Tuesday, 24 May 2011 03:00

Statement by the SRSG, at the National Conference of Economic, Social and Government Stakeholders

Baghdad, 24 May 2011

Your Excellency the Speaker of the Council of Representatives, Usama al-Najaifi; Ministers, Ambassadors, Distinguished Visitors.
It is my honour to have the opportunity to address such a diverse cross-section of Iraqi citizens: from government, parliament, business and labour, all willing to address the serious and fundamental challenges of true socio-economic reform and growth in Iraq.


Central to the strengthening of Iraq’s hard won gains in the areas of security and democratic transition are some basic socio-economic considerations which can only be determined and answered by the Government and people of Iraq:

- How will Iraq generate the type of meaningful employment opportunities that allow current residents to stay and re-build the country, and moreover attract those Iraqi citizens living abroad back to the country?

- Outside of the oil and energy sector, in what sectors can Iraq be competitive and positively differentiate itself from other destinations for investment?

- How can workers become recognized as true stakeholders in the success of companies, institutions and the economy generally?

- How can Iraq’s economic growth be used as a tool for improving quality of life and living standards for all citizens, reducing existing inequalities that are unsustainable?

- In what ways can women’s participation be more be more integrated into Iraq’s efforts towards economic growth?


In order to find solutions to these and other socio-economic challenges it is important that serious efforts are undertaken to arrive at a a consensus on the policy reforms needed. These types of issues require an open and honest debate about the necessary policy reforms and the institutions that will have to implement the new policies. This National Economic Conference has brought us all together here for exactly that purpose. Allow me to make a few observations in building on my own experience as minister of Social Affairs and Employment in my own country and having worked closely on many occasions with the International Labour Organisation.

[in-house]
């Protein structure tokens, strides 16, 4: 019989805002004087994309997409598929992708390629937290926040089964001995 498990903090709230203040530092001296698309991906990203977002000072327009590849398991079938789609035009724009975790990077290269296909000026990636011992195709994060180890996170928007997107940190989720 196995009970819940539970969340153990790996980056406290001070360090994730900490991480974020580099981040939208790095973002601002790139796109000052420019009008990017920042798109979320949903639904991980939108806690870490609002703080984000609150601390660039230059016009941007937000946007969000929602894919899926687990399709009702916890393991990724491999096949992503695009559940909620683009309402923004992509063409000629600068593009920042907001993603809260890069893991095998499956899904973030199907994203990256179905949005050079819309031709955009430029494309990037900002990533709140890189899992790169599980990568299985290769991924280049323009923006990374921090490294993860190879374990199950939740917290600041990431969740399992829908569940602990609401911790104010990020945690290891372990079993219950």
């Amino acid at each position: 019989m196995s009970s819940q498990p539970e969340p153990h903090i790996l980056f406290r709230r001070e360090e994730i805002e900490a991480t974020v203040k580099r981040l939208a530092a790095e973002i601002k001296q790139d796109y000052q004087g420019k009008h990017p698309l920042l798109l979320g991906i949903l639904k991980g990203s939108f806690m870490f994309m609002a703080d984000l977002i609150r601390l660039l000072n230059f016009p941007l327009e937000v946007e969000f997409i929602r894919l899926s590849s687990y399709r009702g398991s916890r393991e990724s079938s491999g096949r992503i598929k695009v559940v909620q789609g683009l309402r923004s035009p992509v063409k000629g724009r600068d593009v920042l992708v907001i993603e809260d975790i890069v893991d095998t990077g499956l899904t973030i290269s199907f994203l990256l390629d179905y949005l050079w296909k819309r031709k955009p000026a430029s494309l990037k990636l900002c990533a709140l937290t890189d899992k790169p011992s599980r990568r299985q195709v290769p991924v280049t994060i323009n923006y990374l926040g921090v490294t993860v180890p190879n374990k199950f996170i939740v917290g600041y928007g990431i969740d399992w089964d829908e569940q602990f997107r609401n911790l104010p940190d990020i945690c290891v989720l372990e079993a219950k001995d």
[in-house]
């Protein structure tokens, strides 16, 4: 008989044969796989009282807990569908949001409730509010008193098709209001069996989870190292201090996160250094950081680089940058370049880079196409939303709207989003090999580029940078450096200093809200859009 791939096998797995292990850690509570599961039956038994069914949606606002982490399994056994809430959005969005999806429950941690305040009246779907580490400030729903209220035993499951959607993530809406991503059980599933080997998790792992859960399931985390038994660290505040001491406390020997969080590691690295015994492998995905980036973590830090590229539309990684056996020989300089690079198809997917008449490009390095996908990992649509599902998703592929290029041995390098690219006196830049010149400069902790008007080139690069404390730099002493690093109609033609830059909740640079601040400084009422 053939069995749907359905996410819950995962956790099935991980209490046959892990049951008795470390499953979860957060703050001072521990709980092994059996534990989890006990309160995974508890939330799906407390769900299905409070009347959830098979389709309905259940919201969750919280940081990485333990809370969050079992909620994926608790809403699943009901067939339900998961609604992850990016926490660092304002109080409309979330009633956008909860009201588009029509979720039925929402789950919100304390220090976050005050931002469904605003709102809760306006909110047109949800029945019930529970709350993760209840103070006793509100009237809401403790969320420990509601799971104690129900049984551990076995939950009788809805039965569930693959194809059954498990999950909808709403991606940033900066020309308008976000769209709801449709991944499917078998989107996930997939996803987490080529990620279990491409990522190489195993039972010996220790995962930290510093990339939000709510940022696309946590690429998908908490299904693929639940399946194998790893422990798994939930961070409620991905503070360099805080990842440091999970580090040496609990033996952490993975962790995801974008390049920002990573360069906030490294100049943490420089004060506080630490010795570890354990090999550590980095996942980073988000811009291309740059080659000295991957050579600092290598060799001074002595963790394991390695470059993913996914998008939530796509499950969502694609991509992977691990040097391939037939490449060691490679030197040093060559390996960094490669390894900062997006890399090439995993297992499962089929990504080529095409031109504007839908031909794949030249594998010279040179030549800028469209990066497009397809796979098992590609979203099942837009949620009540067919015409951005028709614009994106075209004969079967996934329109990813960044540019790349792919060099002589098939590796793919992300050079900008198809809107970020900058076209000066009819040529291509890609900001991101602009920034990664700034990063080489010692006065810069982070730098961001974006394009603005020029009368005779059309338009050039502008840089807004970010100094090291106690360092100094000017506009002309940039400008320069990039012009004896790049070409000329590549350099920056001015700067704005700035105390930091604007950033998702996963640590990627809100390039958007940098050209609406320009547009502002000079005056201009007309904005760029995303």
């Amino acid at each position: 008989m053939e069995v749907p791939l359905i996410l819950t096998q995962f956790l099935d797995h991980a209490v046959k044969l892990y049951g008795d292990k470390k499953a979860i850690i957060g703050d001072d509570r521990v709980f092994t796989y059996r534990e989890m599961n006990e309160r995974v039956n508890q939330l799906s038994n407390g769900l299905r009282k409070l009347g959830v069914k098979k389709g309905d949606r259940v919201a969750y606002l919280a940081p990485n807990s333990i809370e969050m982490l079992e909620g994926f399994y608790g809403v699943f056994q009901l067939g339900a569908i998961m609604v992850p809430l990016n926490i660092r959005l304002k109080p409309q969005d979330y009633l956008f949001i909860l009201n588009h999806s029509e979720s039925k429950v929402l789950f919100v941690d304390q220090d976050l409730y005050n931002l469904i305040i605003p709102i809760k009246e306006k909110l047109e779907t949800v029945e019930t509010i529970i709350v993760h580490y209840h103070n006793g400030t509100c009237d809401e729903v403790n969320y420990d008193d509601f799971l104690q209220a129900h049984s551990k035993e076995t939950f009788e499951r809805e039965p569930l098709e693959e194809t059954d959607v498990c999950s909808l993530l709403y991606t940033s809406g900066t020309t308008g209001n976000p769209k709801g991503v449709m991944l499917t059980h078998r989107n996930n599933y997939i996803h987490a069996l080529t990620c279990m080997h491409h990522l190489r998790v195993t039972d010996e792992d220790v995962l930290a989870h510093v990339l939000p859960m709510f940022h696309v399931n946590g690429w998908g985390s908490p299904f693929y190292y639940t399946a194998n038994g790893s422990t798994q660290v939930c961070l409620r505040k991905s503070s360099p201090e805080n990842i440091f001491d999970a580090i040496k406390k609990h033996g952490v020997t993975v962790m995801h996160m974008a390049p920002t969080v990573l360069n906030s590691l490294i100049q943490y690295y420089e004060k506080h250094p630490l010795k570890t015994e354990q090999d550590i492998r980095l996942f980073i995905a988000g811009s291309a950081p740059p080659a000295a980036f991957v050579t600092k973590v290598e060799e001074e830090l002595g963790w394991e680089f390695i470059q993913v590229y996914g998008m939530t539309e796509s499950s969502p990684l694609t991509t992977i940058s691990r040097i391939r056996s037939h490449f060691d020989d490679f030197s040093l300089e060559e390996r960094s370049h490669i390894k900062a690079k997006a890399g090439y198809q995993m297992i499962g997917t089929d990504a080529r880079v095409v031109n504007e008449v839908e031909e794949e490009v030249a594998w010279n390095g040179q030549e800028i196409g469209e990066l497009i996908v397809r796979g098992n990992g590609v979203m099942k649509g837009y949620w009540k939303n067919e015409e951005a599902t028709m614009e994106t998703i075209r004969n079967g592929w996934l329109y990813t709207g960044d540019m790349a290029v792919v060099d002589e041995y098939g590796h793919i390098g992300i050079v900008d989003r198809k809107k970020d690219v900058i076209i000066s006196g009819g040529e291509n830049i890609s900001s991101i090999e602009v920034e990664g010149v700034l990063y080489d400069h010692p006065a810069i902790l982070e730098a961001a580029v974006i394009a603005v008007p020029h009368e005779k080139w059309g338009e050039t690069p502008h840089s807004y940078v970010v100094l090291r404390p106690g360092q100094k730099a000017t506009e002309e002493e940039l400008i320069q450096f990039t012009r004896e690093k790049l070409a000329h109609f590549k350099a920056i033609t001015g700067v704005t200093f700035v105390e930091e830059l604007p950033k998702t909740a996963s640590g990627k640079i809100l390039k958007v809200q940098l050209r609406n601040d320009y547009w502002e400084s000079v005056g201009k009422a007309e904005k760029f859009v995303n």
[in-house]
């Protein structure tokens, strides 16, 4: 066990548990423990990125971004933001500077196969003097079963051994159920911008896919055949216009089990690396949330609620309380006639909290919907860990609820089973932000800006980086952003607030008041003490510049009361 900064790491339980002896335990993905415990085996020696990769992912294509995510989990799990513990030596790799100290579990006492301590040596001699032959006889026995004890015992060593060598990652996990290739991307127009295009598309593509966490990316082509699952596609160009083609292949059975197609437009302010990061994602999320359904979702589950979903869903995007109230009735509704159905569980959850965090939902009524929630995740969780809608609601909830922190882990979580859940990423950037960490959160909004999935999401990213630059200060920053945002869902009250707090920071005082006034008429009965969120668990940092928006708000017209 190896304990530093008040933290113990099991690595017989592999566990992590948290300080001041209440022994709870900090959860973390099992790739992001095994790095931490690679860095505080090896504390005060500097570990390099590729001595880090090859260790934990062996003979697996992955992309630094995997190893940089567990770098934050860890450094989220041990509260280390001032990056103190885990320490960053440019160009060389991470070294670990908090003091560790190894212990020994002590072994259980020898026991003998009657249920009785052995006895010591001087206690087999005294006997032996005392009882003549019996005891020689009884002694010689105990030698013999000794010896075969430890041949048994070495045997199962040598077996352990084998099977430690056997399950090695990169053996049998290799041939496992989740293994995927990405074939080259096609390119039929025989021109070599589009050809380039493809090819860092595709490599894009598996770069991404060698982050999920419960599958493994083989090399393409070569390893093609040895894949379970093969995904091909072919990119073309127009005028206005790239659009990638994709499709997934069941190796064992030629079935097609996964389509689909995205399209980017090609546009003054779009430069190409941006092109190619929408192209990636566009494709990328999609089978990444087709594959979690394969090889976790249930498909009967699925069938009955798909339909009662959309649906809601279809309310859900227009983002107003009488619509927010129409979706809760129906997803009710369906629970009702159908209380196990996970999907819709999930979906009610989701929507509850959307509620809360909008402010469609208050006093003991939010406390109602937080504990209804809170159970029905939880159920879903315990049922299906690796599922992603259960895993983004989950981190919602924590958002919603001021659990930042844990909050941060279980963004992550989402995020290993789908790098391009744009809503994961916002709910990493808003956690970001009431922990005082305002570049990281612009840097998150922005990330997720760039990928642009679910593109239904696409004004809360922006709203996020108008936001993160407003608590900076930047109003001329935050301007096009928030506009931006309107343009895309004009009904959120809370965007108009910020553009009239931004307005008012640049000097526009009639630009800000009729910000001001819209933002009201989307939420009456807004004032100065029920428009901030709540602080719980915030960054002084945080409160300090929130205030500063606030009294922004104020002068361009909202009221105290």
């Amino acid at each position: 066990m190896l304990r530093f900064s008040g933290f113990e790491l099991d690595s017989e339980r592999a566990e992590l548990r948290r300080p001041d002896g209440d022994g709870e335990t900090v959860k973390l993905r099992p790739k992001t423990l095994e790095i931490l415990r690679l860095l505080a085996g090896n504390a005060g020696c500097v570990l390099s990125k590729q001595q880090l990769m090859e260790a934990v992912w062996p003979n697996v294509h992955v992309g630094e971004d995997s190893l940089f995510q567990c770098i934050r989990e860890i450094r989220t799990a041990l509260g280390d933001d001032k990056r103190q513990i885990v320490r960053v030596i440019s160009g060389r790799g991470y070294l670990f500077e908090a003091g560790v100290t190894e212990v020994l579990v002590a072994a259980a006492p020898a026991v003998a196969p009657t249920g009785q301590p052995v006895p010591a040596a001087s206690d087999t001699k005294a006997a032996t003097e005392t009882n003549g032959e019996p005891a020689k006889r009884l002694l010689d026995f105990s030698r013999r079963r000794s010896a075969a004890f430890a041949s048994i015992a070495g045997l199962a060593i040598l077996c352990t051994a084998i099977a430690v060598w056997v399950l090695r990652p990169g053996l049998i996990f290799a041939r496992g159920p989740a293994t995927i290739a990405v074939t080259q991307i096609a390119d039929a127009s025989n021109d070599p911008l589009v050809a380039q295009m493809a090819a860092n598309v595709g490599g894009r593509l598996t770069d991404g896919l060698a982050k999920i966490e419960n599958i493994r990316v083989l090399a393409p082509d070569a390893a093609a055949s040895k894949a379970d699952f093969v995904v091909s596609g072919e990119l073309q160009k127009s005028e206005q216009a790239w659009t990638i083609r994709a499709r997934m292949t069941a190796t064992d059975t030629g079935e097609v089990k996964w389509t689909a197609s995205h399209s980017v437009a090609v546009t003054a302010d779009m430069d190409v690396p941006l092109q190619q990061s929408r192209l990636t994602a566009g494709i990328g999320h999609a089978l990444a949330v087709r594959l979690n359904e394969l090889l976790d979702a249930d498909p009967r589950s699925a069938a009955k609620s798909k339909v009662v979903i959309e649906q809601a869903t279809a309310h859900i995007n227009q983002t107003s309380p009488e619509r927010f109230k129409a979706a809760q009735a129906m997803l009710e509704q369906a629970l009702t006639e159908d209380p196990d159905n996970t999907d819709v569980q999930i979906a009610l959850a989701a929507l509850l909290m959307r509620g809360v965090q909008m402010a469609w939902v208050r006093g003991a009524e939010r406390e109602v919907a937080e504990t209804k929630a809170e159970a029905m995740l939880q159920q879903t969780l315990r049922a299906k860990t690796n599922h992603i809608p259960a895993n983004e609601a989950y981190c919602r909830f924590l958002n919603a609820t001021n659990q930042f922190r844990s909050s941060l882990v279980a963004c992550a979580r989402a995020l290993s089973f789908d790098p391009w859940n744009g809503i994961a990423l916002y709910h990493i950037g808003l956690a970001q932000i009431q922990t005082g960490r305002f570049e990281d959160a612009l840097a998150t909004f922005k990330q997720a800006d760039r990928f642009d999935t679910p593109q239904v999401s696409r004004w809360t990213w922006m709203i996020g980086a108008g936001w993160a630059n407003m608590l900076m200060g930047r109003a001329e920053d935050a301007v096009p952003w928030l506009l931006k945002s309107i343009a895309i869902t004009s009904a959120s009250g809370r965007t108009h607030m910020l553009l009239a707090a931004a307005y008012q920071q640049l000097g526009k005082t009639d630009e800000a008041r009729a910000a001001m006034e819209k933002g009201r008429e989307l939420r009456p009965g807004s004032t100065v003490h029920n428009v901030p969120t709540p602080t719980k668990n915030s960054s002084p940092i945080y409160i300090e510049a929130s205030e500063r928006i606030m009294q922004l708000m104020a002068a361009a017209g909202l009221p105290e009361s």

Building an equitable market economy is a long-term process. There is no single socio-economic reform which will on its own facilitate a quick transformation into a fully functioning market economy. Different reforms are needed at the same time. Let me mention as key examples:

Simplifying the ability to do business in Iraq
Allowing labour to organize without interference
Introducing corruption abatement policies
Increasing access to finance
Due process and the rule of law
Corporatizing state-owned enterprises.
Each of these reforms are catalysts that work with each other in creating the best environment possible for economic development and the generation of employment.


Equally important to the reforms themselves is the method through which they are formulated. The format chosen for this Conference is in support of inclusive policy-making through broad participation. When a variety of stakeholders (government, parliament, business and labour) engage collectively in a vigorous and open debate about the direction of socio-economic policies in a country, the end result has a far better chance of succeeding once introduced and implemented. While each stakeholder will not always attain all, or even most, of what they seek, the openness of the process will help to ensure a greater diversity of opinion and acceptance of the final product, including on the basis of the inevitable and necessary compromise.


While it is incumbent upon government policy-makers to include non-government stakeholders in the policy-making process, it is equally important for these non-government stakeholders (business and labour) to participate in the policy-making process in a serious and transparent manner. Business and labour associations must represent the positions and opinions of their membership and not narrow personal interests. The policy-making process can only be effective when all stakeholders are presenting the true representations of their constituents needs.


From an international perspective this is not a neutral process. In the course of many decades standards have been developed that have been codified through international conventions and policy compacts. I would like therefore to summarize five key objectives and commitments that would be of benefit to many Iraqis and would place Iraq into the center of progress.

1) Reducing the incidences of youth unemployment, compounded by the rapid growth in the labour force.

2) Reinforcing democratic governance and social change through freedom of association and collective bargaining.

3) Enhancing social justice, including in the fair sharing of wealth that workers contribute in creating and establishing the floor of social protection that is financially sustainable.

4) Empowering trade unions and civil society actors to cooperate in a wider social movement.

5) Promoting robust social dialogue structures and institutions – including employers associations and trade unions – that can exercise effective checks and balances and thus enforce fair and participative governance.


In closing, I would like to emphasize that the social and economic future of Iraq will be determined by Iraqis. The UN, World Bank and the international community can play a supporting role in assisting the government and citizens of Iraq in bringing about the change they seek in their social and economic future. It is through conferences such as this in which all stakeholders have legitimate input that Iraqis will determine the course they seek to take in these matters. I wish you wholeheartedly a succesful conference and pledge UN support for the next stages.

Last modified on Tuesday, 02 July 2013 11:57

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